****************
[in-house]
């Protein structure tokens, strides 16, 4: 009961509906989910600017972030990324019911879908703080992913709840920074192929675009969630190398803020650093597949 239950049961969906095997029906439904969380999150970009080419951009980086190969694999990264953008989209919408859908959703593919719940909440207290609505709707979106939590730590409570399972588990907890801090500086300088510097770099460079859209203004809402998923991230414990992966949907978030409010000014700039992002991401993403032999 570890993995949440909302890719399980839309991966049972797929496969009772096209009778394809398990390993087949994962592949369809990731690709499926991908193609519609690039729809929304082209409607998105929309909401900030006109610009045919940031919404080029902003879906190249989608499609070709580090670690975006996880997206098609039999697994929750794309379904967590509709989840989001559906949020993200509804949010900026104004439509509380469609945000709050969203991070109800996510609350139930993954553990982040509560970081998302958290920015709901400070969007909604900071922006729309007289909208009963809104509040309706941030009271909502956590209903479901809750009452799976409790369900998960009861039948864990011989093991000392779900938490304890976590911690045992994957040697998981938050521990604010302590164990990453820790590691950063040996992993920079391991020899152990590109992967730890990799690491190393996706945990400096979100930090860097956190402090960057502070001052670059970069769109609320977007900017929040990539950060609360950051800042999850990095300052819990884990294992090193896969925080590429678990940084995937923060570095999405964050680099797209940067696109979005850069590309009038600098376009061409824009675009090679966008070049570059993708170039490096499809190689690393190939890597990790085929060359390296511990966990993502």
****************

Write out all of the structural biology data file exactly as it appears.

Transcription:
[in-house]
């Protein structure tokens, strides 16, 4: 009961509906989910600017972030990324019911879908703080992913709840920074192929675009969630190398803020650093597949 239950049961969906095997029906439904969380999150970009080419951009980086190969694999990264953008989209919408859908959703593919719940909440207290609505709707979106939590730590409570399972588990907890801090500086300088510097770099460079859209203004809402998923991230414990992966949907978030409010000014700039992002991401993403032999 570890993995949440909302890719399980839309991966049972797929496969009772096209009778394809398990390993087949994962592949369809990731690709499926991908193609519609690039729809929304082209409607998105929309909401900030006109610009045919940031919404080029902003879906190249989608499609070709580090670690975006996880997206098609039999697994929750794309379904967590509709989840989001559906949020993200509804949010900026104004439509509380469609945000709050969203991070109800996510609350139930993954553990982040509560970081998302958290920015709901400070969007909604900071922006729309007289909208009963809104509040309706941030009271909502956590209903479901809750009452799976409790369900998960009861039948864990011989093991000392779900938490304890976590911690045992994957040697998981938050521990604010302590164990990453820790590691950063040996992993920079391991020899152990590109992967730890990799690491190393996706945990400096979100930090860097956190402090960057502070001052670059970069769109609320977007900017929040990539950060609360950051800042999850990095300052819990884990294992090193896969925080590429678990940084995937923060570095999405964050680099797209940067696109979005850069590309009038600098376009061409824009675009090679966008070049570059993708170039490096499809190689690393190939890597990790085929060359390296511990966990993502």